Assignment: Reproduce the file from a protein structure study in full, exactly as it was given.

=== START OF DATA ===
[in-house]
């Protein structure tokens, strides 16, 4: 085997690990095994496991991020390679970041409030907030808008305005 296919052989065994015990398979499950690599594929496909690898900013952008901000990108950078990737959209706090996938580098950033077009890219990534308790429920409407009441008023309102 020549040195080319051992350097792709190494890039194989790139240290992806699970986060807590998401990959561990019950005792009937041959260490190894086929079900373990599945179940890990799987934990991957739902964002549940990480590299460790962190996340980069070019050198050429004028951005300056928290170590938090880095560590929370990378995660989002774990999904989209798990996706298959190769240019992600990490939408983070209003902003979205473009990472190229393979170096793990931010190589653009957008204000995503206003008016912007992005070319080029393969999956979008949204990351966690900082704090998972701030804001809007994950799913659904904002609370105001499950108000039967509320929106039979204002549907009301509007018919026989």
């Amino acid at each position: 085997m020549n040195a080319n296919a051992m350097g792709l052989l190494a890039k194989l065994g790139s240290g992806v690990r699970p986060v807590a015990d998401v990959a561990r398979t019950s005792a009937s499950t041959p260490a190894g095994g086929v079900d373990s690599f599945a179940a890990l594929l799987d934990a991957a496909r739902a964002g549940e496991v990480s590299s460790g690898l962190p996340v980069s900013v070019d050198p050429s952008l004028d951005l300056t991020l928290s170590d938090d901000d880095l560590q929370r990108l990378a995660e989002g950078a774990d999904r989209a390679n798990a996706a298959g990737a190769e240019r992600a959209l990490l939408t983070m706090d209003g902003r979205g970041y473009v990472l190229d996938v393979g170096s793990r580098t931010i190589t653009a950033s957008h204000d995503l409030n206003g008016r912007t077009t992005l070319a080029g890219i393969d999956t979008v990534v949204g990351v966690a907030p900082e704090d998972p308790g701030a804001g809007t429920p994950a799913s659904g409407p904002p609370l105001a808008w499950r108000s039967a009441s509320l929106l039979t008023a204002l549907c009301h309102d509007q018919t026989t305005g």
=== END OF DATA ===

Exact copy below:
[in-house]
């Protein structure tokens, strides 16, 4: 085997690990095994496991991020390679970041409030907030808008305005 296919052989065994015990398979499950690599594929496909690898900013952008901000990108950078990737959209706090996938580098950033077009890219990534308790429920409407009441008023309102 020549040195080319051992350097792709190494890039194989790139240290992806699970986060807590998401990959561990019950005792009937041959260490190894086929079900373990599945179940890990799987934990991957739902964002549940990480590299460790962190996340980069070019050198050429004028951005300056928290170590938090880095560590929370990378995660989002774990999904989209798990996706298959190769240019992600990490939408983070209003902003979205473009990472190229393979170096793990931010190589653009957008204000995503206003008016912007992005070319080029393969999956979008949204990351966690900082704090998972701030804001809007994950799913659904904002609370105001499950108000039967509320929106039979204002549907009301509007018919026989």
């Amino acid at each position: 085997m020549n040195a080319n296919a051992m350097g792709l052989l190494a890039k194989l065994g790139s240290g992806v690990r699970p986060v807590a015990d998401v990959a561990r398979t019950s005792a009937s499950t041959p260490a190894g095994g086929v079900d373990s690599f599945a179940a890990l594929l799987d934990a991957a496909r739902a964002g549940e496991v990480s590299s460790g690898l962190p996340v980069s900013v070019d050198p050429s952008l004028d951005l300056t991020l928290s170590d938090d901000d880095l560590q929370r990108l990378a995660e989002g950078a774990d999904r989209a390679n798990a996706a298959g990737a190769e240019r992600a959209l990490l939408t983070m706090d209003g902003r979205g970041y473009v990472l190229d996938v393979g170096s793990r580098t931010i190589t653009a950033s957008h204000d995503l409030n206003g008016r912007t077009t992005l070319a080029g890219i393969d999956t979008v990534v949204g990351v966690a907030p900082e704090d998972p308790g701030a804001g809007t429920p994950a799913s659904g409407p904002p609370l105001a808008w499950r108000s039967a009441s509320l929106l039979t008023a204002l549907c009301h309102d509007q018919t026989t305005g």